“Return to the Dark Valley” by Santiago Gamboa [Why This Book Should Win]

Final entry today in the Why This Book Should Win series is from BTBA judge and curator of “Reader-at-Large,” Tara Cheesman.

Return to the Dark Valley by Santiago Gamboa, translated from the Spanish by Howard Curtis (Colombia, Europa Editions)

One of the characters in Return to the Dark Valley is a “crazy and eccentric Argentinian,” a possible sociopath, who says he is the bastard son of Pope Francis and has renamed himself Tertullian, after the father of Latin Christianity. While he narrates sections of the book, he is only a supporting actor in Santiago Gamboa’s complicated plot, a masterpiece of manipulation which unfolds over four hundred and sixty-one pages. Tertullian is one of five different narrators, each with his or her own distinctive voice and history, who provide the many stories which come together to form what we gradually realize is, when distilled down to its essential form, a thriller. Albeit a wonderfully literary one.

At its center is the man known affectionately as “the Consul” who has travelled to Spain at the request of Juana, the woman with whom he has an intimate, yet undefined, relationship. (Both characters appear in an earlier novel by the same author). While waiting for Juana in Madrid he meets another young woman, Manuela, who in an act very like the Catholic sacrament of confession, reveals to him her story. Eventually Tertullian will add his voice to this fragmented tale, as will a priest turned armed militant. And the 19th-century poet Arthur Rimbaud—whose name came up in more than one book eligible for this year’s prize—also plays a part, in the form of meditations kept by the Consul in a notebook. Rimbaud’s biography is spread across the novel and forms its connective tissue.

It seems an unlikely combination. Until you realize they are all expatriates, fleeing or having fled violence at home. Brought together, by way of tenuous connections and a shared human condition, to help Manuela make peace with her own violent past.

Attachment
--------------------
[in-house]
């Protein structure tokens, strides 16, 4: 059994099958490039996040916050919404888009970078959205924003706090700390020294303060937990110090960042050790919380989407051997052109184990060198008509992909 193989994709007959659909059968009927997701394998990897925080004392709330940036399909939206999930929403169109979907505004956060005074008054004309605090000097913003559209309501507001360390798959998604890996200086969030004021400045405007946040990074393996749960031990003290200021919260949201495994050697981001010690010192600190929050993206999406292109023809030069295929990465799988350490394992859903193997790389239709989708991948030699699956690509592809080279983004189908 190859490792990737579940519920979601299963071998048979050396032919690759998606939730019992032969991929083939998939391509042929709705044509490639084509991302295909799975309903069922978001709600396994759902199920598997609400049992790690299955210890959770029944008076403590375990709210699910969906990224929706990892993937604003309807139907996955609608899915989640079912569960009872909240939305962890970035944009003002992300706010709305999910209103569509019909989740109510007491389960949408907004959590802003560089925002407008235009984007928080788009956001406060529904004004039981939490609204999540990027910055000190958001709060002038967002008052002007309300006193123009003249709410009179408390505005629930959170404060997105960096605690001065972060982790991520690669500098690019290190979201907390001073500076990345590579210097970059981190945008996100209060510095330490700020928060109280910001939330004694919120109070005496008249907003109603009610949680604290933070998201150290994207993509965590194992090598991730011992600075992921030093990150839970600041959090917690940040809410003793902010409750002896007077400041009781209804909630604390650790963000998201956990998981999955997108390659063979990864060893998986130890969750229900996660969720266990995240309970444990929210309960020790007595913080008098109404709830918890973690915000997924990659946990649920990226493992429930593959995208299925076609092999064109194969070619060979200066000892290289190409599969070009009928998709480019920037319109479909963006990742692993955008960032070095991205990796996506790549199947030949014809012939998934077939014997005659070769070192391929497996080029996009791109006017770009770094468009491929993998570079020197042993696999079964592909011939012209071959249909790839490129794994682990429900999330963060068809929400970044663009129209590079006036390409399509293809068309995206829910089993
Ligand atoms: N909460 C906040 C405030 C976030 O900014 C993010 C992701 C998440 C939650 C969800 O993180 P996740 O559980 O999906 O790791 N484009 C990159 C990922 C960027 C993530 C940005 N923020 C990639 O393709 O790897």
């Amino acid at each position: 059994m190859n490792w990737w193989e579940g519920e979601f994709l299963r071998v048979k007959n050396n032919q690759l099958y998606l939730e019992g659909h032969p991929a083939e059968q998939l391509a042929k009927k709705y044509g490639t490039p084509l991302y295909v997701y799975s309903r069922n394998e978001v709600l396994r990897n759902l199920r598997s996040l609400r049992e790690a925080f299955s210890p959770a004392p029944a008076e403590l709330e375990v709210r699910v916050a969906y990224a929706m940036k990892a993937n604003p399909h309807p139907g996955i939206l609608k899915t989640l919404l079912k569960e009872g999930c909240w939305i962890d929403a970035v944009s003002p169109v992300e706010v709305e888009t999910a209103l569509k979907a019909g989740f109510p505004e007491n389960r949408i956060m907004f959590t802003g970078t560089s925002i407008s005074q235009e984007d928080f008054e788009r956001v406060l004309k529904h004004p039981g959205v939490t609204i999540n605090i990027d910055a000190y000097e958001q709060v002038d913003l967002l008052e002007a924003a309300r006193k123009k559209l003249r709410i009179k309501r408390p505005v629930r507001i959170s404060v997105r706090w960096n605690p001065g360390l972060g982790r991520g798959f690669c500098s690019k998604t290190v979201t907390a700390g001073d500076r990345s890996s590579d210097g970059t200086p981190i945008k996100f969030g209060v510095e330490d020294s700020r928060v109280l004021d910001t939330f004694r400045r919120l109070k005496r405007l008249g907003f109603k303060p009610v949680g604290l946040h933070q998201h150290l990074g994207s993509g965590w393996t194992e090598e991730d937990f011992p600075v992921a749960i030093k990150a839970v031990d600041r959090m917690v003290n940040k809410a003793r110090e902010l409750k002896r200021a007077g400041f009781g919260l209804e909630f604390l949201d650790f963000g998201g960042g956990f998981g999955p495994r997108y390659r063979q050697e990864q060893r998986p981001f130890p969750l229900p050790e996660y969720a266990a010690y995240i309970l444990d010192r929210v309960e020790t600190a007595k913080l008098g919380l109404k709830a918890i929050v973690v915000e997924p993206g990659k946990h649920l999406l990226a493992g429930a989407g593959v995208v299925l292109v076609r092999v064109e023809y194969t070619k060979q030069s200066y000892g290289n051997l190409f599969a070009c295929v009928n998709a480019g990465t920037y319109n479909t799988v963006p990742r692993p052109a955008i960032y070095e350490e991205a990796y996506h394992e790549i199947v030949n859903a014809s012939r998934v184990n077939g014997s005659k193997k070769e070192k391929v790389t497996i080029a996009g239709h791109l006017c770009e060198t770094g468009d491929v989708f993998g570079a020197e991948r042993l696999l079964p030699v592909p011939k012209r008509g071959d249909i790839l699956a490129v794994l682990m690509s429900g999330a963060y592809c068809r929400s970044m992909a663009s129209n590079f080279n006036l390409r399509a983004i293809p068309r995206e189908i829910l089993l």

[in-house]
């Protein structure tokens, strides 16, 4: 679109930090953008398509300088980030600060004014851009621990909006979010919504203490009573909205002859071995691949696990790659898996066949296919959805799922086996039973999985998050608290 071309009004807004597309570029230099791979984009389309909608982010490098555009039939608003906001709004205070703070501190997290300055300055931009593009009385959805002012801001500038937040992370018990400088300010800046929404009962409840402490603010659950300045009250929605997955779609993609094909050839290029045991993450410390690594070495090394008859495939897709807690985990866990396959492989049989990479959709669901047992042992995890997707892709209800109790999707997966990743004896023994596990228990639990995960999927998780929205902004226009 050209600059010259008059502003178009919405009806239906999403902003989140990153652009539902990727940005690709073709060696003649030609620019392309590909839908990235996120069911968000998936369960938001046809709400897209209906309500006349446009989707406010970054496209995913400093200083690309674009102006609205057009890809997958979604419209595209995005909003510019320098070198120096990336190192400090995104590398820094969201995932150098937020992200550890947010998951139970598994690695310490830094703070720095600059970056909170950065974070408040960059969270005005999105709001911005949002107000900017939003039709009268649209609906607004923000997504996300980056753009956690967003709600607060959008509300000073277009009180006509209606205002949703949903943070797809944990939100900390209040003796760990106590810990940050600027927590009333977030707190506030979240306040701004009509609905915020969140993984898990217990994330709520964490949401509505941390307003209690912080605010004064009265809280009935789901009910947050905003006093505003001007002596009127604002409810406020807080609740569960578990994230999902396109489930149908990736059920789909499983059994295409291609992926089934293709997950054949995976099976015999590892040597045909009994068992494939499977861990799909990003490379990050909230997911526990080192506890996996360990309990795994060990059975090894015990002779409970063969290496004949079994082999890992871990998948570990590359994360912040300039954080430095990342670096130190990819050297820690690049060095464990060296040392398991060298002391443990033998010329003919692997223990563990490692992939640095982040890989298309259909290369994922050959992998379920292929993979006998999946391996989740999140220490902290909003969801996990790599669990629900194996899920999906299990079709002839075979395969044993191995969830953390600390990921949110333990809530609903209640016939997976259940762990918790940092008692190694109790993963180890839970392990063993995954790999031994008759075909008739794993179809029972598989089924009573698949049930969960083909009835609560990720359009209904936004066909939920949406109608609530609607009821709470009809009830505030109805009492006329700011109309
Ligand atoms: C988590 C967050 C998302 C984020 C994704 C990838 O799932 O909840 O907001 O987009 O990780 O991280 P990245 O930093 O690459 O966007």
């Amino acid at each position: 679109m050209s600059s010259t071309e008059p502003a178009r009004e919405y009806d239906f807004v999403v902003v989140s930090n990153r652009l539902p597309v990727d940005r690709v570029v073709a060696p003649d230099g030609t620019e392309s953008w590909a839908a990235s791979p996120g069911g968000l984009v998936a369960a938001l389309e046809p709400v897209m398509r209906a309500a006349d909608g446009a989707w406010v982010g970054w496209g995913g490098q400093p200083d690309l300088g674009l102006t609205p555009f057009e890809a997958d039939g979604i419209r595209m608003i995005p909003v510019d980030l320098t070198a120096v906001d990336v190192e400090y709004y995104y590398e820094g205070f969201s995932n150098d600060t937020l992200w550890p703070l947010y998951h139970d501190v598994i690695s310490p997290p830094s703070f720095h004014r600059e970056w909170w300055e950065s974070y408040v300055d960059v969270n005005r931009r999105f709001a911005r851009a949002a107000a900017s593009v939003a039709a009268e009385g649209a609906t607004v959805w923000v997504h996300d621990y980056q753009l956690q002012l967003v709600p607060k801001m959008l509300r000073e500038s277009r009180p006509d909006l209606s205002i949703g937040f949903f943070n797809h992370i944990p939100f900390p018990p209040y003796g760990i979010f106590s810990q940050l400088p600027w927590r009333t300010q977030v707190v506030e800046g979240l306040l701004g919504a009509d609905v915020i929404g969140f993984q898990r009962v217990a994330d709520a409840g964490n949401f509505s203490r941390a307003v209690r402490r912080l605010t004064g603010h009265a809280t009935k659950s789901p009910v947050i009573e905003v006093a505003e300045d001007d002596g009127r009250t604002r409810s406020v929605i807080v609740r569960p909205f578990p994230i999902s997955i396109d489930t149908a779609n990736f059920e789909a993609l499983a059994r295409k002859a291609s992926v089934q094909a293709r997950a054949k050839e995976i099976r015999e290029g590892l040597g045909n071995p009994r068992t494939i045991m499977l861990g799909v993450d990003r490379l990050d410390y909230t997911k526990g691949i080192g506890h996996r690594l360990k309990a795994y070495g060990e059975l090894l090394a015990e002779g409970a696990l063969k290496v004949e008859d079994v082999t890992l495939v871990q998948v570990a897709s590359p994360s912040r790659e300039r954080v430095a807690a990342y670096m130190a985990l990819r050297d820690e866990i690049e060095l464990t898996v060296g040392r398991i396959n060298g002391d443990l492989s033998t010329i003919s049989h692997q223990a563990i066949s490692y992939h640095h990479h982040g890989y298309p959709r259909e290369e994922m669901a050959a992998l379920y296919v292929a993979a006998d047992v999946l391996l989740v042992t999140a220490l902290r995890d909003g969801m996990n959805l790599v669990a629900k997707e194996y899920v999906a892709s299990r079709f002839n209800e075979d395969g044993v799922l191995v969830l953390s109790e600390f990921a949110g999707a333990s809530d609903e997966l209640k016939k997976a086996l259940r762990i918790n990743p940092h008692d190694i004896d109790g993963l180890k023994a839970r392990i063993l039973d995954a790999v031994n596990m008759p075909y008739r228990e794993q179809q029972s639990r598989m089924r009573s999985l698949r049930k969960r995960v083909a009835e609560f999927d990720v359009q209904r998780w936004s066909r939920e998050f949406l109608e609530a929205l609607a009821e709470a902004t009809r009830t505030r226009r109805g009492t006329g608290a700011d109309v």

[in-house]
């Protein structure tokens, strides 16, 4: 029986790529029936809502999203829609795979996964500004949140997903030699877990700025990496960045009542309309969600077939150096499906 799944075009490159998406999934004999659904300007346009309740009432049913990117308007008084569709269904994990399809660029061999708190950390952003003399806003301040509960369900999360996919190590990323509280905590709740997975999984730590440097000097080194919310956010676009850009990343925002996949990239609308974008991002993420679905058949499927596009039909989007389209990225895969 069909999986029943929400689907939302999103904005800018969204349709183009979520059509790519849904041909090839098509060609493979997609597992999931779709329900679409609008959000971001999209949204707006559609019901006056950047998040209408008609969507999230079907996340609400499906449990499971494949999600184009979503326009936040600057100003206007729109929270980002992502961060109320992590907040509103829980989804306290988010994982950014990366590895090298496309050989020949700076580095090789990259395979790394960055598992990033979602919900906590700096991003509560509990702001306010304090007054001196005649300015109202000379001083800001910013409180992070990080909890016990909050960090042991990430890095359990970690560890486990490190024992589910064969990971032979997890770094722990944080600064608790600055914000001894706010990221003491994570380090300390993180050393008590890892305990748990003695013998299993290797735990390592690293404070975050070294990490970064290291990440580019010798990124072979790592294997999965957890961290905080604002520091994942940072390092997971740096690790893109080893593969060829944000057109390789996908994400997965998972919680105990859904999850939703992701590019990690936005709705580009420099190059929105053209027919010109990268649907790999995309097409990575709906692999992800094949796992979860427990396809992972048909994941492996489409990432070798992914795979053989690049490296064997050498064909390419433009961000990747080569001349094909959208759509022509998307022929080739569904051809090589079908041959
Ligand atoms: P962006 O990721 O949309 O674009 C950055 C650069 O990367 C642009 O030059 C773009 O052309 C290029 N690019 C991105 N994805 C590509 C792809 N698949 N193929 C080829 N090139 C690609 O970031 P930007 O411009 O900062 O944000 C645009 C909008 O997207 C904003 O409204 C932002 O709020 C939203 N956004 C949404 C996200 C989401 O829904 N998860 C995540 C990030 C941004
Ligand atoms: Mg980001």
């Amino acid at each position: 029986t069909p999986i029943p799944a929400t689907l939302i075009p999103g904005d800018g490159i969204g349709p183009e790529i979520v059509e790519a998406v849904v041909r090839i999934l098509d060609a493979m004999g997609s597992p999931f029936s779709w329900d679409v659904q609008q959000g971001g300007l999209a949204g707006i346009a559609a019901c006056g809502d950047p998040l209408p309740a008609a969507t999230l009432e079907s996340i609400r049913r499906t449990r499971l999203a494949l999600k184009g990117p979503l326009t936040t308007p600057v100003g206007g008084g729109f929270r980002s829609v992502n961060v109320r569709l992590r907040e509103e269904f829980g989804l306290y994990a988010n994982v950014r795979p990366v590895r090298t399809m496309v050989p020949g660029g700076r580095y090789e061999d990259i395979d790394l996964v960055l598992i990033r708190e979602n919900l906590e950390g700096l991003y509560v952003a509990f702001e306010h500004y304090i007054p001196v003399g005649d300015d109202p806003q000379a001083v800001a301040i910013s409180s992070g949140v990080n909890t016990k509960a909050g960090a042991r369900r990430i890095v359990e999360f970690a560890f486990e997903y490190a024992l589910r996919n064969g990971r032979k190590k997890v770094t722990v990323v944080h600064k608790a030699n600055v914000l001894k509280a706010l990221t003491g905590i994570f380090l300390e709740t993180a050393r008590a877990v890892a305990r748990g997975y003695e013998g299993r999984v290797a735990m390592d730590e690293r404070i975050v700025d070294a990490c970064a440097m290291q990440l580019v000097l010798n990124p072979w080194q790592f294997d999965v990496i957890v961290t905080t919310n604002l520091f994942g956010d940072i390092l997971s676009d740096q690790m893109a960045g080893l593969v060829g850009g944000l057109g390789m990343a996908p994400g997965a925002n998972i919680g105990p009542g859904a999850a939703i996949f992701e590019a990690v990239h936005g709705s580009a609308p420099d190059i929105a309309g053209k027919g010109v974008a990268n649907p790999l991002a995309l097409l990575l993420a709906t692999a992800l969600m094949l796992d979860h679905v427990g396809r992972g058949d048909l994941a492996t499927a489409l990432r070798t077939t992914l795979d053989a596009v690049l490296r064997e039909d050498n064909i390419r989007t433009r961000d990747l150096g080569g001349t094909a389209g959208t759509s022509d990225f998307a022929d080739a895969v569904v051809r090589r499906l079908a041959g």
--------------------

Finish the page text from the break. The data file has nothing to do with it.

Return to the Dark Valley is as close to being a flawless book as anything I’ve ever read. That’s a bold statement, I know—but to find a book that is well made, so solid in its construction, is rare. Gamboa is a writer who has complete control over his medium. Every sentence, nuance and emotional beat carries weight. He’s created characters who are substantial—with identifiable mannerisms, voices, and vocal rhythms. The pacing is absolutely perfect. The violence, and there is more than a little violence, is visceral but not overdone (similar to how it is used in the movie Sicario). The prose is rich, but restrained. Howard Curtis’ translation is a pleasure to read. Below is a quote chosen at random from the many passages I marked while I was reading, just because it felt both beautiful and real.

Waiting, waiting . . .

The day is marked out with floating buoys you have to make an effort to reach: lunch, dinner, sleep, breakfast. Anyone who waits—this text is full of unbearable waits—feels the passing of time and its speed in a physical way. It is slow and laborious.

I don’t know who felt the weight of this stillness most, Manuela or me; what is certain is that by always being in the house—except for my brief morning excursion for provisions, which Manuela denied herself for fear that someone might recognize her—each of us ended up marking our territory, and she practically imprisoned herself in her room.

Challenging. Haunting. Readable. Written by an author and craftsman of undeniable skill, this is a book that expands or contracts in scope depending on its reader. That kind of adaptability and universality in an author—combined with such skillful and creative storytelling—should be celebrated. Which is why I believe Return to the Dark Valley should win.

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